A Decarboxylation Route from Sugars to Hydrocarbons via Polyhydroxybutyrate
Tuesday, April 29, 2014
Exhibit/Poster Hall, lower level (Hilton Clearwater Beach)
Heidi M. Pilath1, Ashutosh Mittal2, Wei Wang2, Todd B. Vinzant2 and David K. Johnson2, (1)National Bioenergy Center, National Renewable Energy Laboratory, Golden, CO, (2)Biosciences Center, National Renewable Energy Laboratory, Golden, CO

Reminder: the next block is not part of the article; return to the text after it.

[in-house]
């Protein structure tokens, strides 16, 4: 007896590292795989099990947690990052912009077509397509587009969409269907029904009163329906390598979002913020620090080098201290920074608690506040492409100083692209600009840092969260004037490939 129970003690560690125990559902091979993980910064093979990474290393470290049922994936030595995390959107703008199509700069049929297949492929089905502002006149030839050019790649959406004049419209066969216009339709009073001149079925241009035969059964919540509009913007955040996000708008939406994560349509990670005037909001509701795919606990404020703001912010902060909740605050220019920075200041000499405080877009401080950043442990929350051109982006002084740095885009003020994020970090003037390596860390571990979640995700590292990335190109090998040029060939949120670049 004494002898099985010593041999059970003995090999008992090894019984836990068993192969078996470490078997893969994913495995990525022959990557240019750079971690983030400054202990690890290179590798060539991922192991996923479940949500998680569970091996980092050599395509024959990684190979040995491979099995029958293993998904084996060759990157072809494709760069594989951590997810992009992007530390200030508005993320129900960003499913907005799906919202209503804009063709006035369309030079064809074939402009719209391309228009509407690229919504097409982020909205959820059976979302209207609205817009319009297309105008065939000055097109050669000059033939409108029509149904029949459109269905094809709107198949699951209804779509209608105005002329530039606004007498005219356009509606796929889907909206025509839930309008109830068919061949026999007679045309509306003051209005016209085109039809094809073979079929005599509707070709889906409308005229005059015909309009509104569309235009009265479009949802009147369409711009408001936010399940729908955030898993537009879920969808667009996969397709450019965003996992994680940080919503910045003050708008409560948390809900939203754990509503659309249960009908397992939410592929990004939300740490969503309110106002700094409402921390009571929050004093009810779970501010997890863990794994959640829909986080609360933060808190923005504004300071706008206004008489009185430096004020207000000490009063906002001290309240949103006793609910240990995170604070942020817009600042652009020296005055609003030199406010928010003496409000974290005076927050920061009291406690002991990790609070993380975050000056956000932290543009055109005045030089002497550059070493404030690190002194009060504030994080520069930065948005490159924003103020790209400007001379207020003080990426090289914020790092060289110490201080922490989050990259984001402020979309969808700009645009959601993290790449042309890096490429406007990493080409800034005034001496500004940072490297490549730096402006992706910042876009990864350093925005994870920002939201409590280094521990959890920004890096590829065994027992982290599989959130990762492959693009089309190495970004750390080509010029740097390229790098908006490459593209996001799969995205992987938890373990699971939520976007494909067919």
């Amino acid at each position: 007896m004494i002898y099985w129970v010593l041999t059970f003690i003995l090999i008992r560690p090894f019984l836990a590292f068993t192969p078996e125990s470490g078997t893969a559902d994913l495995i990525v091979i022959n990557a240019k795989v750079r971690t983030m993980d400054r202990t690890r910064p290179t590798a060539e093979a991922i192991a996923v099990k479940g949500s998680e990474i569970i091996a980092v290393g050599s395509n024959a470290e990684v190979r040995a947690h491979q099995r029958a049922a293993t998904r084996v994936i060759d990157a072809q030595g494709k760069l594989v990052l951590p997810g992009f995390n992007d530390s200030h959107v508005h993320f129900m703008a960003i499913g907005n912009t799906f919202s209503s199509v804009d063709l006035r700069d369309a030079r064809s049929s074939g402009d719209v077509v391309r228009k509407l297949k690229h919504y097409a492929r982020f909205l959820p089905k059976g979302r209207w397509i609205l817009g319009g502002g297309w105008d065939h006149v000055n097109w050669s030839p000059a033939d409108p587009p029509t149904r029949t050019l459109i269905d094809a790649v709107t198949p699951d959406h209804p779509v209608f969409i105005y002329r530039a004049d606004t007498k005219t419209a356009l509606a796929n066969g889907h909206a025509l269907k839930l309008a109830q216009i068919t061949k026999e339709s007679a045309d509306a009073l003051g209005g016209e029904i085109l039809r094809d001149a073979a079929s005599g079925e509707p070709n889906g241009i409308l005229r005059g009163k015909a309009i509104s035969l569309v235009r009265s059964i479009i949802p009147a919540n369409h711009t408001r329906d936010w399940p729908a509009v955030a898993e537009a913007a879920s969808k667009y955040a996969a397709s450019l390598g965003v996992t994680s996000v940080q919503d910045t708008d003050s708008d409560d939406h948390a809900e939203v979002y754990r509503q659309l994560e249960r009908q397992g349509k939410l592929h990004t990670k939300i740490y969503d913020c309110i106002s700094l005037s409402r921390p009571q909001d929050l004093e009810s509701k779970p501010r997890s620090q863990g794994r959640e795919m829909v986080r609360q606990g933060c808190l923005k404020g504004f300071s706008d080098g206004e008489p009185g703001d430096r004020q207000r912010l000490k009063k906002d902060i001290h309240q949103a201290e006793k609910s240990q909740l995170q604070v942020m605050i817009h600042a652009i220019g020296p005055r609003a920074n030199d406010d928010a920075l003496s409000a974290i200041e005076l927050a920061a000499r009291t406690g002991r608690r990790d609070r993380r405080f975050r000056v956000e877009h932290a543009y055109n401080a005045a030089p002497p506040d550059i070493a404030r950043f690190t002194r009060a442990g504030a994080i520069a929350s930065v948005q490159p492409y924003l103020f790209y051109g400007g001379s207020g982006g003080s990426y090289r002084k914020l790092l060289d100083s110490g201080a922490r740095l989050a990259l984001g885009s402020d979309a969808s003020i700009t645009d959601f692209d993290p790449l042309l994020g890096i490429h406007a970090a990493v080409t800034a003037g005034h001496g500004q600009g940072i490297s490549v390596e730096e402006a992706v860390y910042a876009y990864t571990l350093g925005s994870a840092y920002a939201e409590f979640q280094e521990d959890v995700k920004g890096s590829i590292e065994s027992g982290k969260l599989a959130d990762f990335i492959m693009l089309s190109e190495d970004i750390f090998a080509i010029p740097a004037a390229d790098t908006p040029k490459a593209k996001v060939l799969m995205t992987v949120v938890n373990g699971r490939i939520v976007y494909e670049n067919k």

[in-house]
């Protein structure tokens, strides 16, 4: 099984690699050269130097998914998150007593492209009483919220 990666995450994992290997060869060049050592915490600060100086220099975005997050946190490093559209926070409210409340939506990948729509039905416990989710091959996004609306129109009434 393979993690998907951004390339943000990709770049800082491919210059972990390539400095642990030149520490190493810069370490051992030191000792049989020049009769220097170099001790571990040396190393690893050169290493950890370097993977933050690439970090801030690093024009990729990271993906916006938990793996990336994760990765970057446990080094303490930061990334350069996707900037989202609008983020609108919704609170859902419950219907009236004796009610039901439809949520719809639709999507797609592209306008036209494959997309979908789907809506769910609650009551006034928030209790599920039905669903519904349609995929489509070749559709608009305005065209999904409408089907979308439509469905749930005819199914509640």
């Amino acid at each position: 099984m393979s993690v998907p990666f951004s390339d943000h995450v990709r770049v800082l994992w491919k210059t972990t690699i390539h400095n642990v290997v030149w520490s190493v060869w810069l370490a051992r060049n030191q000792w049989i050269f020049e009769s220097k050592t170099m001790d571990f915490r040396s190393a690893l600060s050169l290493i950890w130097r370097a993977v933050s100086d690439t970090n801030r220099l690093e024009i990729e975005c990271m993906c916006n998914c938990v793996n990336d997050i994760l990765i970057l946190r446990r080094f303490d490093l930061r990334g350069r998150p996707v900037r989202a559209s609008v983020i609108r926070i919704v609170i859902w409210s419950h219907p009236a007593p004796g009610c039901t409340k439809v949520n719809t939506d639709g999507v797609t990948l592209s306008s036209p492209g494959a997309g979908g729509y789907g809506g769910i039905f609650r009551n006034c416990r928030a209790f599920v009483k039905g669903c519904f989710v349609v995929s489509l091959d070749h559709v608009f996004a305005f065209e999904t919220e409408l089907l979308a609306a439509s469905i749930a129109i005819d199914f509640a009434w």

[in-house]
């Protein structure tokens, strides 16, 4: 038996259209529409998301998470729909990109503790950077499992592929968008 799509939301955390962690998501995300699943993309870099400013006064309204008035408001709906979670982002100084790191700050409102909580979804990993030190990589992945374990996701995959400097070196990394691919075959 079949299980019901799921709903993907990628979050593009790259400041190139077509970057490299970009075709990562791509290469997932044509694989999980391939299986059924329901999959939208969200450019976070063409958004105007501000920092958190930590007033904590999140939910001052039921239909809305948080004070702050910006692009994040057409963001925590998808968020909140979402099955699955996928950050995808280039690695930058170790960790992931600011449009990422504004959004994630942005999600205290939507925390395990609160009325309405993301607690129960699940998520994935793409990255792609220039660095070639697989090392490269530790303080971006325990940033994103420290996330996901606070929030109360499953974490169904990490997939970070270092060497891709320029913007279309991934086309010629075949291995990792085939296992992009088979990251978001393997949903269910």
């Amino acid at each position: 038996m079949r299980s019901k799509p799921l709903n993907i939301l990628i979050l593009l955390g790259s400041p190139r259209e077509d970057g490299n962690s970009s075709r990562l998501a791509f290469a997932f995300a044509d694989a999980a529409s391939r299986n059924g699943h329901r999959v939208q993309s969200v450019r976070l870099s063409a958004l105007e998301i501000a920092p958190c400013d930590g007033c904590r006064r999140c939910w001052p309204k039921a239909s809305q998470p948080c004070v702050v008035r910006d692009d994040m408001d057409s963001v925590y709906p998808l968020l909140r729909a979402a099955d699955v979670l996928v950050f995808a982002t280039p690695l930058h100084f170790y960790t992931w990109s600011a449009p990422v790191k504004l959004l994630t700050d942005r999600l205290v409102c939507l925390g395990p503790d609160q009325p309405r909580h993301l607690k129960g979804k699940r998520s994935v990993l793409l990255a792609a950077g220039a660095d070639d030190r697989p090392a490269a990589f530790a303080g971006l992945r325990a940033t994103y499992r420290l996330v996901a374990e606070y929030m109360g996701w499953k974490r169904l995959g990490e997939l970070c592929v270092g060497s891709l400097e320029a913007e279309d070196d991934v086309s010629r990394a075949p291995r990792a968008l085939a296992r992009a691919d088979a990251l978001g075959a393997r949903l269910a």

The chemical transformation of biomass-derived intermediates into hydrocarbon fuel components is a topic of considerable interest to many research groups.  A potential route is the conversion of polyhydroxyalkanoates (PHA) to alkenes that would be intermediates to hydrocarbon fuels.  This appears promising as there are several microorganisms which accumulate  high levels of PHA as a form of energy storage molecule.  Thermal breakdown of PHA proceeds via an intermediate carboxylic acid, which can then be decarboxylated to an alkene.  Oligomerization by well known commercial technologies would permit production of a range of hydrocarbon fuels.   Polyhydroxybutyrate (PHB) can be produced in Cupriavidus necator on a variety of carbon sources including glucose, fructose and glycerol with PHB accumulation reaching 75% of dry cell mass.  We have demonstrated the thermal breakdown of polyhydroxybutyrate to 2-butenoic acid (crotonic acid, CA) and the thermal decarboxylation of CA to propene at yields approaching 70% at 400 °C in 15 min.  Combining depolymerization and decarboxylation steps we have demonstrated that PHB can be directly converted to propene and carbon dioxide under similar conditions and in similar yields.  PHB containing cell mass from C. necator has also been directly converted without prior separation of PHB from the cell mass.  The kinetics of the depolymerization and decarboxylation reactions have been studied and both could be described using first-order reaction kinetics.  As expected, decarboxylation was found to be the rate-limiting step, the decarboxylation of CA being 500 to 900 times slower than the depolymerization of PHB.